Is employee retention still your top concern?

Laleh Hassibi, PayScale

Retention was a hot issue in the 2014 Compensation Best Practices report with nearly 60% of you listing it as a top concern. Now that we’re almost three quarters of the way through the year, we’re checking in with you to find out what the status is now. Please take this 30 second survey to answer 4 short questions about the current state of retention and the talent market. You’ll be able to compare your answers to all the others we’ve received as soon as you are done with the survey.

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8 Comments on "Is employee retention still your top concern?"

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Jim Harris


Lon Clemensen

Retaining high performers and re-recruiting those on board already is more important that attracting and hiring new employees because of the time it takes to train new people and teach them the “culture” of your workplace.

Also, if current employees see that they’re not valued and there’s no differential between high performing and low performing individuals for aspects such as work assignments, pay for performance, and recognition, turnover rates will continue to increase.

Fred Reinecke

Our problem is finding skilled hourly production workers. The salaried professional, managerial positions have not been a problem.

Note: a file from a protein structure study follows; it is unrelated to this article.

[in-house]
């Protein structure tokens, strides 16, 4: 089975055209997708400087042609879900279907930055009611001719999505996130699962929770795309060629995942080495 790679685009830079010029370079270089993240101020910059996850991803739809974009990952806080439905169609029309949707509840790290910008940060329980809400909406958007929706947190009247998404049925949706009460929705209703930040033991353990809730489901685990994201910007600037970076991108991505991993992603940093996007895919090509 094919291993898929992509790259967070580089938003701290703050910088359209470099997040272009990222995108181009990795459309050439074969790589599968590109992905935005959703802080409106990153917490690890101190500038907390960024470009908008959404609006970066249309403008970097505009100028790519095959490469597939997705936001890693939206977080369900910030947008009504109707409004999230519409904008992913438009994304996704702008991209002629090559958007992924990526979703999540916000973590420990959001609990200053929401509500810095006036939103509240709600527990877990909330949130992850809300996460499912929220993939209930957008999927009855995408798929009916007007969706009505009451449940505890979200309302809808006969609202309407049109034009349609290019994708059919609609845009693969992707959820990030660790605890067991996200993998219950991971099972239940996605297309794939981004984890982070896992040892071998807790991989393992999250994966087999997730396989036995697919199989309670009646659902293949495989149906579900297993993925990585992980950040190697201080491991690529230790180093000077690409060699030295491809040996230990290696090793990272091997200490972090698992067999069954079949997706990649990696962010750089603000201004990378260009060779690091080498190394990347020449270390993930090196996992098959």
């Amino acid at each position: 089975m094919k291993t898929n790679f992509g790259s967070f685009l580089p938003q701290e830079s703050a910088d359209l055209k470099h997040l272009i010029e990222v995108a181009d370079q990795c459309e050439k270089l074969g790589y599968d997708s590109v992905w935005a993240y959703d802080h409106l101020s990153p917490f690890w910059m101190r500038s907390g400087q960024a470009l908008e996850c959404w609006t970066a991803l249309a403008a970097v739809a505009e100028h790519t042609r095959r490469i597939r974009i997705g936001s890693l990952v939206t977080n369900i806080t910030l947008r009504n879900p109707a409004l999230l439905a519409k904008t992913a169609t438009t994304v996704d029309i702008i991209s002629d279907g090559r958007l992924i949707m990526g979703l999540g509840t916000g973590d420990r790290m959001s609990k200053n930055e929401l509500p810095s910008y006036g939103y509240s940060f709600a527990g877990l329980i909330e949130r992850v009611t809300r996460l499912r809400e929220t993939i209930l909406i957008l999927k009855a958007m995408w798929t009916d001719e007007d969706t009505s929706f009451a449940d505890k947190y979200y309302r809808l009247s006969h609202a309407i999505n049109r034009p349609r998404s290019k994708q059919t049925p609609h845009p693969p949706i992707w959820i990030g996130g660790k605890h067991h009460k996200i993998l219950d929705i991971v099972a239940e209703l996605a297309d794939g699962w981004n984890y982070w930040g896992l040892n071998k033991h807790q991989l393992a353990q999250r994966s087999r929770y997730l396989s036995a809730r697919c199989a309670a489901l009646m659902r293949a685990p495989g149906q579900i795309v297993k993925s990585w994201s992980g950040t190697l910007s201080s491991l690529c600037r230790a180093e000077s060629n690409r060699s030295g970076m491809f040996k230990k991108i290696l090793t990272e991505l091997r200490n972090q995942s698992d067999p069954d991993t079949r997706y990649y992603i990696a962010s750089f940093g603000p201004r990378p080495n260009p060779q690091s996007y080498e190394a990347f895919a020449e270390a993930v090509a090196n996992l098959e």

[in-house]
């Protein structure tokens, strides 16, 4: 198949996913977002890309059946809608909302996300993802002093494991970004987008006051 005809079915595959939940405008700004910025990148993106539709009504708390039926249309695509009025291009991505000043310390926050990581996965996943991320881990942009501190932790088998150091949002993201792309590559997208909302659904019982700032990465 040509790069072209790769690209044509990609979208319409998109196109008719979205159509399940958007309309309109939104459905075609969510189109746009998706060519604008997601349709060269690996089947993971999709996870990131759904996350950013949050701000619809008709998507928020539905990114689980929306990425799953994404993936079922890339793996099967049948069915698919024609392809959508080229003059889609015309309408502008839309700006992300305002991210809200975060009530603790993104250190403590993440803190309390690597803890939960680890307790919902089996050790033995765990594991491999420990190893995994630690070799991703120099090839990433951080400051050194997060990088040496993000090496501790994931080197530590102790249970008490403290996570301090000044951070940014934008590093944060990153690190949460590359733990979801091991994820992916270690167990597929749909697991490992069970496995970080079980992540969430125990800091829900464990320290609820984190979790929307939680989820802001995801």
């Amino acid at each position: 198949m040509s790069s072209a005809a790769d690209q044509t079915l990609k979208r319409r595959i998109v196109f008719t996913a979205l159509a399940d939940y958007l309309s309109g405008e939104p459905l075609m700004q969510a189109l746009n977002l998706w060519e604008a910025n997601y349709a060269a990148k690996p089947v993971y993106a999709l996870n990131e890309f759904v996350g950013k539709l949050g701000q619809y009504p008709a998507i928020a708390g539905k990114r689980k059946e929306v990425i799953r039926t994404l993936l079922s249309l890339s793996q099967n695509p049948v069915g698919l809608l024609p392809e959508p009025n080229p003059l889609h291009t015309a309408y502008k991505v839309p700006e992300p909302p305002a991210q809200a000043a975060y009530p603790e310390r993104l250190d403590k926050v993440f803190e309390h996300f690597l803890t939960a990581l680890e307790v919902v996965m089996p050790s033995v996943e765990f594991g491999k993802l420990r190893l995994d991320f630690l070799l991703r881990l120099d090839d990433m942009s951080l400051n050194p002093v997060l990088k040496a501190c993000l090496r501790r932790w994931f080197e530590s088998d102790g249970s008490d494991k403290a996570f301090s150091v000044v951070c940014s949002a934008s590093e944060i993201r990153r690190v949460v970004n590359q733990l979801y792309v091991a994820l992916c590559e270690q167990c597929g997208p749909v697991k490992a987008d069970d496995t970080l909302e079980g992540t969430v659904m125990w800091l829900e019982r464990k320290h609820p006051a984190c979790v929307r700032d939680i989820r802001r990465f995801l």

Compensation & Benefits


Its more than compensation; its workload, stress and effective communication. The communication encompasses everything from performance recognition via employer to issues vocalized by the individual employees. Compensation is a major factor and moreso when those other factors begin to increase pressure and affect motivation. If employees aren’t “happy” there is a point that no amount of money offered can compensate for the other areas. However, if they aren’t compensated correctly to begin with then you have already begun the spiral down and increase the potential turnover and retention becomes an even larger.


Nicole nailed it dead on the head. If your business is fraught with management incompetence, passing blame, coercion, lack of direction and no communication to employees then higher pay is not going to be an incentive. Especially when the job market is now stronger than it has been since approx. 2008.

Take it from someone who recently left their job despite a significant increase in salary.

Hope Hope

Retention of high performers, value-adding performers is a challenge, many organisation are facing. The solutions are multi-ple, yet, it depends on the individual whether to remain in the job or to leave the company altogether. Compensation and benefits has been a yardstick for so long, not any more. Organisational culture is another, when the latter is not conducive, regardless of the compensation and benefits, the employee will go elsewhere. Much is about income and culture and leadership. As a people, there is always an exit, and change had to do with it.


Compensation is important, however, our business is surrounded by big industry that we just cannot compete with wage-wise. So, we DO have trouble competing for the same demographic of hiree. So, we pay higher than our direct competition, and offer better culture and work/life balance than local industry.